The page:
the number of live tuples currently estimated to be in the relation. 

Also, the autovacuum daemon will perform a VACUUM operation to prevent transaction ID wraparound if the table’s pg_class.relfrozenxid field attains an age of more than freeze_max_age transactions, 
whether the table has been changed or not. The system will launch autovacuum to perform such VACUUMs even if autovacuum is otherwise disabled.

Any of the numerical fields can contain -1 to indicate that the system-wide default should be used for this particular value. Observe that the vac_cost_delay variable inherits its default value from the 
autovacuum_vacuum_cost_delay configuration parameter, or from vacuum_cost_delay if the former is set to a negative value. The same applies to vac_cost_limit. Also, autovacuum will ignore 
attempts to set a per-table freeze_max_age larger than the system-wide setting (it can only be set smaller), and the freeze_min_age value will be limited to half the system-wide autovacuum_freeze_max_age setting. 

pg_class The system catalog table pg_class catalogs tables and most everything else that has columns or is otherwise similar to a table (also known as relations). This includes indexes (see also pg_index), 
sequences, views, composite types, and TOAST tables. Not all columns are meaningful for all relation types.

pg_constraint: The pg_constraint system catalog table stores check, primary key, unique, and foreign key constraints on tables. Column constraints are not treated specially. Every column constraint is equivalent to some table constraint. Not-null constraints are represented in the pg_attribute catalog. Check constraints on domains are stored here, too.

pg_database: The pg_database system catalog table stores information about the available databases. Databases are created with the CREATE DATABASE SQL command. Unlike most system catalogs, pg_database is shared across all databases in the system. There is only one copy of pg_database per system, not one per database.

pg_exttable: The pg_exttable system catalog table is used to track external tables and web tables created by the CREATE EXTERNAL TABLE command.

pg_locks: The view pg_locks provides access to information about the locks held by open transactions within Greenplum Database.
pg_locks contains one row per active lockable object, requested lock mode, and relevant transaction. Thus, the same lockable object may appear many times, if multiple transactions are holding or waiting 
for locks on it. However, an object that currently has no locks on it will not appear at all. There are several distinct types of lockable objects: whole relations (such as tables), individual pages 
of relations, individual tuples of relations, transaction IDs, and general database objects. Also, the right to extend a relation is represented as a separate lockable object.

pg_partition: The pg_partition system catalog table is used to track partitioned tables and their inheritance level relationships. Each row of pg_partition represents either the level of a partitioned table in the partition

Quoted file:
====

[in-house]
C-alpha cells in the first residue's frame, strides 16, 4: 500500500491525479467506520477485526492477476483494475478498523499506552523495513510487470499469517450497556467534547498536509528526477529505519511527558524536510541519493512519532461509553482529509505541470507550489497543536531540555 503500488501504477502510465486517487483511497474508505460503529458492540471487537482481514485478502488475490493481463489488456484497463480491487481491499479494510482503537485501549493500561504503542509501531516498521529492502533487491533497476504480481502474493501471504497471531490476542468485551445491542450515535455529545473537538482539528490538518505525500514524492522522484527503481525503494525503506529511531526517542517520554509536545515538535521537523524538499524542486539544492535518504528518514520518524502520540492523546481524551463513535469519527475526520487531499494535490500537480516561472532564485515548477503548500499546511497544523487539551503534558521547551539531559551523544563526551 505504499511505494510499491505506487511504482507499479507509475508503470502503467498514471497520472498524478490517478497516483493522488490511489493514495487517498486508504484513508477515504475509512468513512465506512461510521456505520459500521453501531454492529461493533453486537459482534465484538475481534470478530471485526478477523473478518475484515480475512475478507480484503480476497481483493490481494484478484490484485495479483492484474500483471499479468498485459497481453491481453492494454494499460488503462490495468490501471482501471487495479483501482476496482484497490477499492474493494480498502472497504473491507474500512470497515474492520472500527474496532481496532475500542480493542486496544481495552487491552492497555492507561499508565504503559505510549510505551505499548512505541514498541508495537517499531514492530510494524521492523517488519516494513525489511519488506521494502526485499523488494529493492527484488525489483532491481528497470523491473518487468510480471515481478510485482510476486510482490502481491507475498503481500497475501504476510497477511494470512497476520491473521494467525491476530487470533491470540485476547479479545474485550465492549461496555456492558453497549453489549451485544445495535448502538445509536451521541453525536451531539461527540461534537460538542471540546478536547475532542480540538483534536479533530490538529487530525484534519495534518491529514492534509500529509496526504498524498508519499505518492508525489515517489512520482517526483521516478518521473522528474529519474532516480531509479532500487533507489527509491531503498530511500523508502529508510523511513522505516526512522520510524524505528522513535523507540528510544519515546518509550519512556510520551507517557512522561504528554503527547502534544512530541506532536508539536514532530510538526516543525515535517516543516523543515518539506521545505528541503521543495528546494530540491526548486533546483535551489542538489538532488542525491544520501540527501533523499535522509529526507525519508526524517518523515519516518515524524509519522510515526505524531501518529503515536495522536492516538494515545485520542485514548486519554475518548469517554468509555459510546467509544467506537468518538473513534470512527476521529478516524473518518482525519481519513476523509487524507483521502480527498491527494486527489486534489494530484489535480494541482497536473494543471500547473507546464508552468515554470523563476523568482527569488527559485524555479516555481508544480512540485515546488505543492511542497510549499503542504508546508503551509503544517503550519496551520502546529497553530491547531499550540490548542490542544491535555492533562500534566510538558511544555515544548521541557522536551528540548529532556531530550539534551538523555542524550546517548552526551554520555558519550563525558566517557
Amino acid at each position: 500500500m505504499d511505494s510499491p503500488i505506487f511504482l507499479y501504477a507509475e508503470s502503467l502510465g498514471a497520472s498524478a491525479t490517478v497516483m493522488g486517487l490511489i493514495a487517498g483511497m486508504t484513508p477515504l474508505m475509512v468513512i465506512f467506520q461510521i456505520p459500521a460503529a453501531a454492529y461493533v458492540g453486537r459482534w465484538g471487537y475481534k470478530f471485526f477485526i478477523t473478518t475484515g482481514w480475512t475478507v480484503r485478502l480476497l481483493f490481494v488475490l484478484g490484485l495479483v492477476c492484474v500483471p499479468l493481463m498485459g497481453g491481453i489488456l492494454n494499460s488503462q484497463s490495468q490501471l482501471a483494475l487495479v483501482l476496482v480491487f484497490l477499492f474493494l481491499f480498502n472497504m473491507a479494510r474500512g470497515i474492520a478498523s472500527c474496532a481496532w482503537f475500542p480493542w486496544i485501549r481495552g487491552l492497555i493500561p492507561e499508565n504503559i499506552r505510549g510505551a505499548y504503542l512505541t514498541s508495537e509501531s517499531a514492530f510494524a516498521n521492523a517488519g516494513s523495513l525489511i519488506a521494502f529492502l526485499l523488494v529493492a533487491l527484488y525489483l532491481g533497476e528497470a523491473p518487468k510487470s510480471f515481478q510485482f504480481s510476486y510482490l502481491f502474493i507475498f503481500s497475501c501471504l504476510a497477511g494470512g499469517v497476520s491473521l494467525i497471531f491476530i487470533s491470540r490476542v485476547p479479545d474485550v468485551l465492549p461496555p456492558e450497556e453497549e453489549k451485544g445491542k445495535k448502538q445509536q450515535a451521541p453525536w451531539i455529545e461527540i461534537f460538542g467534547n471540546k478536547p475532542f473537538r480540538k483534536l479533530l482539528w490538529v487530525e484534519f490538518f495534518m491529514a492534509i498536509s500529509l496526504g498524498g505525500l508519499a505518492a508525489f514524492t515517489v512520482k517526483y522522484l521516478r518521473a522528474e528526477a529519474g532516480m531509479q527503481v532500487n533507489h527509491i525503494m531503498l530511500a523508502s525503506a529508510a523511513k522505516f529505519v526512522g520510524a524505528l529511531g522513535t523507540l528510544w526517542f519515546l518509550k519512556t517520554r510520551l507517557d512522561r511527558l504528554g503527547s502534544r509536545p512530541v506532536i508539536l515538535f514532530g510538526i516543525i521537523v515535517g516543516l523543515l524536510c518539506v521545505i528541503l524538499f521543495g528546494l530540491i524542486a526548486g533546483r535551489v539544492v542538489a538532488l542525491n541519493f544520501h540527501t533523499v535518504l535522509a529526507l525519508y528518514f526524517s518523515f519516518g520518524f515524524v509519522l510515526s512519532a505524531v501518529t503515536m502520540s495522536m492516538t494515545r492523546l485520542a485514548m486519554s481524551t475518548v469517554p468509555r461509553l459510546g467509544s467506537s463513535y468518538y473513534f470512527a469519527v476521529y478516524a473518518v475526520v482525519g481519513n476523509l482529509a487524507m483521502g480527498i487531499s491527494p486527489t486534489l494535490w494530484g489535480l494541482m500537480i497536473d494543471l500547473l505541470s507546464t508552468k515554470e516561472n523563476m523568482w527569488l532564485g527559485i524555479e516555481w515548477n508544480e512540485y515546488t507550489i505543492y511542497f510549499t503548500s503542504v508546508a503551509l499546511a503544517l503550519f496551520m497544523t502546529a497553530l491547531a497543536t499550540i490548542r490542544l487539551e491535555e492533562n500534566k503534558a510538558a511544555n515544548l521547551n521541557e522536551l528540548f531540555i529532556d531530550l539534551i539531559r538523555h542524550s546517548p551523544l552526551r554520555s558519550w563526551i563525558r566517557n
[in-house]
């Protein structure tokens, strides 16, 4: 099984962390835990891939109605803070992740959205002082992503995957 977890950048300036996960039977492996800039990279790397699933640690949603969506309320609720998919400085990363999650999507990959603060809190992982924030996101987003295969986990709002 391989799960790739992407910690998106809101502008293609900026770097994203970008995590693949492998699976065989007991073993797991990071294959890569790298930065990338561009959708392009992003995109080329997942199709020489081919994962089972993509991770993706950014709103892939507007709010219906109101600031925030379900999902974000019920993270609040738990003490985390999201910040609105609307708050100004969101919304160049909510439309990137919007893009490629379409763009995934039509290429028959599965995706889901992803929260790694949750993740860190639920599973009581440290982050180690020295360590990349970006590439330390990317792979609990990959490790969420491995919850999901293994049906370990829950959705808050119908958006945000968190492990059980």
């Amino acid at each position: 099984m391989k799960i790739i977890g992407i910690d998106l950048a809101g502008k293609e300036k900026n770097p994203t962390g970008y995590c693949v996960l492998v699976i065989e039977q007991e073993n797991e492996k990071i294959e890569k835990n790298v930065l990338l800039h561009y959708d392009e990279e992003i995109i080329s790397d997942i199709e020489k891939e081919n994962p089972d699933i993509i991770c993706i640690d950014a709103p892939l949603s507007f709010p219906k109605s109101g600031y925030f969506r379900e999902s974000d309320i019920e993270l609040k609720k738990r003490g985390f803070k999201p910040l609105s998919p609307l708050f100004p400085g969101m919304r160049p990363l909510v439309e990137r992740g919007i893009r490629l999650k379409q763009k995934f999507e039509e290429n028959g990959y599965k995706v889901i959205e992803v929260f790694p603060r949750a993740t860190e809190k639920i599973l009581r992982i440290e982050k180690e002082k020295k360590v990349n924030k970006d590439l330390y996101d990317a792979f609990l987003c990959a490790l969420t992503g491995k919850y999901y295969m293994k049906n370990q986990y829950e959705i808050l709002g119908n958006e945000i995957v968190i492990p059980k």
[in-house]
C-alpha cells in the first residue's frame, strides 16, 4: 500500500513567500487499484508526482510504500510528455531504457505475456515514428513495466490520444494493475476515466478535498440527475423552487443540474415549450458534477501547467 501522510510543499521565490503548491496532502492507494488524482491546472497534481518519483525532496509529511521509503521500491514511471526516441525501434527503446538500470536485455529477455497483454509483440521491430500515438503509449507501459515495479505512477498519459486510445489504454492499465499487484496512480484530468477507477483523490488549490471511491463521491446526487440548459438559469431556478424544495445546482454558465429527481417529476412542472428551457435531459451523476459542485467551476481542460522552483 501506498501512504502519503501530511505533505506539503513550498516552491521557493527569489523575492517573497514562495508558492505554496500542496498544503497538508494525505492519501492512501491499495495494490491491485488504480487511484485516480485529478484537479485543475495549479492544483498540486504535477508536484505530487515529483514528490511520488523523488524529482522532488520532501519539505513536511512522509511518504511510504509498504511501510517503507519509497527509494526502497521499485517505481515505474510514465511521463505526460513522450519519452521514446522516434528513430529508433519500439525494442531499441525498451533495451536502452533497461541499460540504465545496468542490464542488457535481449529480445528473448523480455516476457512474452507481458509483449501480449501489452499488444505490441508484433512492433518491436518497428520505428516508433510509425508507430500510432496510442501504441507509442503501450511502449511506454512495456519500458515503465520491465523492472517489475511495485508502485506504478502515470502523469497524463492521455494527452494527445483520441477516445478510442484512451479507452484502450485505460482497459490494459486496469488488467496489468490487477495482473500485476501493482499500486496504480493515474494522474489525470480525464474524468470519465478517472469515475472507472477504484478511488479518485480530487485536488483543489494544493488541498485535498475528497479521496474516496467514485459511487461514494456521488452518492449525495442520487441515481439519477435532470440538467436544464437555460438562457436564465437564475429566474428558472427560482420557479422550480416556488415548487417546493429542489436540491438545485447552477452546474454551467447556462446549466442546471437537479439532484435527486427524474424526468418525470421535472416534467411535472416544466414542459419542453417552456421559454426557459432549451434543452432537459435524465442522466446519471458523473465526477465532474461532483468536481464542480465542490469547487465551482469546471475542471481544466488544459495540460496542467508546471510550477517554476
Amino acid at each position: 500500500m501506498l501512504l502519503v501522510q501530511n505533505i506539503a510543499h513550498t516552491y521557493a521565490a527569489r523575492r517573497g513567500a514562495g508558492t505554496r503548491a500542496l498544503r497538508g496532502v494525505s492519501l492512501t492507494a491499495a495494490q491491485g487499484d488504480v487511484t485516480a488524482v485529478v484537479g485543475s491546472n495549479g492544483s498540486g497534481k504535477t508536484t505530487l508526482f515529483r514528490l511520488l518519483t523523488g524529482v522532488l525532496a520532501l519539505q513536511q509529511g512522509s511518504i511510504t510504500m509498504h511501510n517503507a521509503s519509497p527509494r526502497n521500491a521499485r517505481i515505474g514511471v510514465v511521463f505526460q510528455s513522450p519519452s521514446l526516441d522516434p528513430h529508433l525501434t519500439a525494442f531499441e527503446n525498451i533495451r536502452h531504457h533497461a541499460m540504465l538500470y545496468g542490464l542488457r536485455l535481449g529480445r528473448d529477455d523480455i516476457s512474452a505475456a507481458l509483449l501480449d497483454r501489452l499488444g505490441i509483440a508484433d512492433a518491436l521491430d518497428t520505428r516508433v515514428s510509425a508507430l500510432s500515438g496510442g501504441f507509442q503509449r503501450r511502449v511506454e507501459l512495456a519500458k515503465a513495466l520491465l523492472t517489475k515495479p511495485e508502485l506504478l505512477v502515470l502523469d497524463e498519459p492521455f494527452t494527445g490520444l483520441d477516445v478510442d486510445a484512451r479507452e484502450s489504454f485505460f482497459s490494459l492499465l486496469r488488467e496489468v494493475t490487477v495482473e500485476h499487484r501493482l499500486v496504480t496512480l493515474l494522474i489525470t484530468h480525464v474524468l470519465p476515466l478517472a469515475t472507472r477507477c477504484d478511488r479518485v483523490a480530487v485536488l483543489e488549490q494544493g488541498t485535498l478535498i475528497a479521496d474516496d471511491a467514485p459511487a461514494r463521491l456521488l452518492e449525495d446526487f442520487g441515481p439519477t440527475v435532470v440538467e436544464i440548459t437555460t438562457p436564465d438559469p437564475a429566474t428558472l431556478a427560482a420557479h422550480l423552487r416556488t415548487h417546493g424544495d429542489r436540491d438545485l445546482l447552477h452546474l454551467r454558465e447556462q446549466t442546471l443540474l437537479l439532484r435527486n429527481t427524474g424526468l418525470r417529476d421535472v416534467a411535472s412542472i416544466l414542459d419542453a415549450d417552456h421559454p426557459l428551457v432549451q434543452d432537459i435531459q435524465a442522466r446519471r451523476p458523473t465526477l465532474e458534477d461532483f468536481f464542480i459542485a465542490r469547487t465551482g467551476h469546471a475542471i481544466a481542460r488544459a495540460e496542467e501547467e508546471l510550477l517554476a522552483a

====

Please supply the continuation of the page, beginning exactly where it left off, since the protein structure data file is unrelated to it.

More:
hierarchy, or a subpartition template description. The value of the attribute paristemplate determines what a particular row representspg_partition_columns:The pg_partition_columns system view is used to show the partition key columns of a partitioned table.

pg_roles: The view pg_roles provides access to information about database roles. This is simply a publicly readable view of pg_authid that blanks out the password field. This view explicitly exposes the OID 
column of the underlying table, since that is needed to do joins to other catalogs.

pg_stat_activity: The view pg_stat_activity shows one row per server process and details about it associated user session and query. The columns that report data on the current query are available unless the parameter stats_command_string has been turned off. Furthermore, these columns are only visible if the user examining the view is a superuser or the same as the user owning the process being reported on.

pg_stat_last_operation: The pg_stat_last_operation table contains metadata tracking information about database objects (tables, views, etc.).

pg_stat_operations: The view pg_stat_operations shows details about the last operation performed on a database object (such as a table, index, view or database) or a global object (such as a role).

Important SQL's for Greenplum DBA's

posted May 2, 2013, 3:56 PM by Sachchida Ojha

select count(*) from pg_tables where schemaname='sachi';
select rolname from pg_roles where rolcanlogin is TRUE; -- List users
select rolname from pg_roles where rolcanlogin is FALSE; --- List Roles
select * from pg_views ;
select * from information_schema.table_privileges;
select * from pg_user;
select * from pg_views where viewname like '%priv%';
select * from pg_views where viewname like '%role%';
select * from pg_views where viewname like '%gran%';
select * from pg_views where viewname like '%part%';
select * from pg_views where viewname like '%schema%';
select * from pg_views where viewname like '%stat%';
select * from information_schema.role_table_grants;
select * from information_schema.role_routine_grants;
select * from information_schema.applicable_roles;
select * from information_schema.enabled_roles;
select * from gp_toolkit.gp_roles_assigned;

1-1 of 1